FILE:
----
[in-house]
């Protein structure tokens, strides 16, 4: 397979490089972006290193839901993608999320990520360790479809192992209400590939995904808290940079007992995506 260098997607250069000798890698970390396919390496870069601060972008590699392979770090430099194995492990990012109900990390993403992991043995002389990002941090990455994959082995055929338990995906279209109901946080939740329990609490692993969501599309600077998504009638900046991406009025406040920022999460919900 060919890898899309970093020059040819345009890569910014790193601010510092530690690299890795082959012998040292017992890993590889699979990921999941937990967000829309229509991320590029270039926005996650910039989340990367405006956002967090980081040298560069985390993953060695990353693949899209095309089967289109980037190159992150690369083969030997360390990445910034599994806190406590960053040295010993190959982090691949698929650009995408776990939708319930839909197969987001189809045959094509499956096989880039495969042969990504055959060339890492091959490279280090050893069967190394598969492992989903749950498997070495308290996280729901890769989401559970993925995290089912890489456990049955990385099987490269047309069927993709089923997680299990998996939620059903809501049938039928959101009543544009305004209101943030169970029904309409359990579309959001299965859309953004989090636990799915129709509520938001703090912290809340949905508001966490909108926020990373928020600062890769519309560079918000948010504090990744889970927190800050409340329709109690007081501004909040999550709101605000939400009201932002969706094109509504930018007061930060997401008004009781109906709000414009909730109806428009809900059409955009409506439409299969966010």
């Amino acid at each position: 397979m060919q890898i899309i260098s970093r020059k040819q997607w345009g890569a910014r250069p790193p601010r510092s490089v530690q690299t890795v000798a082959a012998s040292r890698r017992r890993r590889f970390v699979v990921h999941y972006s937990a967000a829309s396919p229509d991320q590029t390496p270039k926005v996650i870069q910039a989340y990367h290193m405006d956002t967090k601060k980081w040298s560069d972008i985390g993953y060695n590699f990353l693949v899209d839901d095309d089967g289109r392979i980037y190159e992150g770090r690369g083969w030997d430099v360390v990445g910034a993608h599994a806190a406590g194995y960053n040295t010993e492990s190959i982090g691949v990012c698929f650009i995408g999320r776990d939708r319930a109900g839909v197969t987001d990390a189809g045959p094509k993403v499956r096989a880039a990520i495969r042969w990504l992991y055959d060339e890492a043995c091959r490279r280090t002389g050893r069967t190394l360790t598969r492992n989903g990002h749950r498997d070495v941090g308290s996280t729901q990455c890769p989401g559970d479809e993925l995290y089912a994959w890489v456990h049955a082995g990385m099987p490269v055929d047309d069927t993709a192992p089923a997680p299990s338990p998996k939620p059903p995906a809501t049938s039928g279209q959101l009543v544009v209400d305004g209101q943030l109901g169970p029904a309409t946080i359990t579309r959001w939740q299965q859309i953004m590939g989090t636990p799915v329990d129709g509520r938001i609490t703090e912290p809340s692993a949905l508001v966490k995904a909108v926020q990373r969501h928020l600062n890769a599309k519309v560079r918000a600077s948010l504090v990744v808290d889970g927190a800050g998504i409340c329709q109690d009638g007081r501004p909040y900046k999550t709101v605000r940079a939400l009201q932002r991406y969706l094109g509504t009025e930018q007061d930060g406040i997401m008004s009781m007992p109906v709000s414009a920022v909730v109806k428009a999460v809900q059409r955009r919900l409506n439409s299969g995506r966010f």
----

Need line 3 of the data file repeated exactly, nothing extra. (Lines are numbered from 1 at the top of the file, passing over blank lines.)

């Amino acid at each position: 397979m060919q890898i899309i260098s970093r020059k040819q997607w345009g890569a910014r250069p790193p601010r510092s490089v530690q690299t890795v000798a082959a012998s040292r890698r017992r890993r590889f970390v699979v990921h999941y972006s937990a967000a829309s396919p229509d991320q590029t390496p270039k926005v996650i870069q910039a989340y990367h290193m405006d956002t967090k601060k980081w040298s560069d972008i985390g993953y060695n590699f990353l693949v899209d839901d095309d089967g289109r392979i980037y190159e992150g770090r690369g083969w030997d430099v360390v990445g910034a993608h599994a806190a406590g194995y960053n040295t010993e492990s190959i982090g691949v990012c698929f650009i995408g999320r776990d939708r319930a109900g839909v197969t987001d990390a189809g045959p094509k993403v499956r096989a880039a990520i495969r042969w990504l992991y055959d060339e890492a043995c091959r490279r280090t002389g050893r069967t190394l360790t598969r492992n989903g990002h749950r498997d070495v941090g308290s996280t729901q990455c890769p989401g559970d479809e993925l995290y089912a994959w890489v456990h049955a082995g990385m099987p490269v055929d047309d069927t993709a192992p089923a997680p299990s338990p998996k939620p059903p995906a809501t049938s039928g279209q959101l009543v544009v209400d305004g209101q943030l109901g169970p029904a309409t946080i359990t579309r959001w939740q299965q859309i953004m590939g989090t636990p799915v329990d129709g509520r938001i609490t703090e912290p809340s692993a949905l508001v966490k995904a909108v926020q990373r969501h928020l600062n890769a599309k519309v560079r918000a600077s948010l504090v990744v808290d889970g927190a800050g998504i409340c329709q109690d009638g007081r501004p909040y900046k999550t709101v605000r940079a939400l009201q932002r991406y969706l094109g509504t009025e930018q007061d930060g406040i997401m008004s009781m007992p109906v709000s414009a920022v909730v109806k428009a999460v809900q059409r955009r919900l409506n439409s299969g995506r966010f």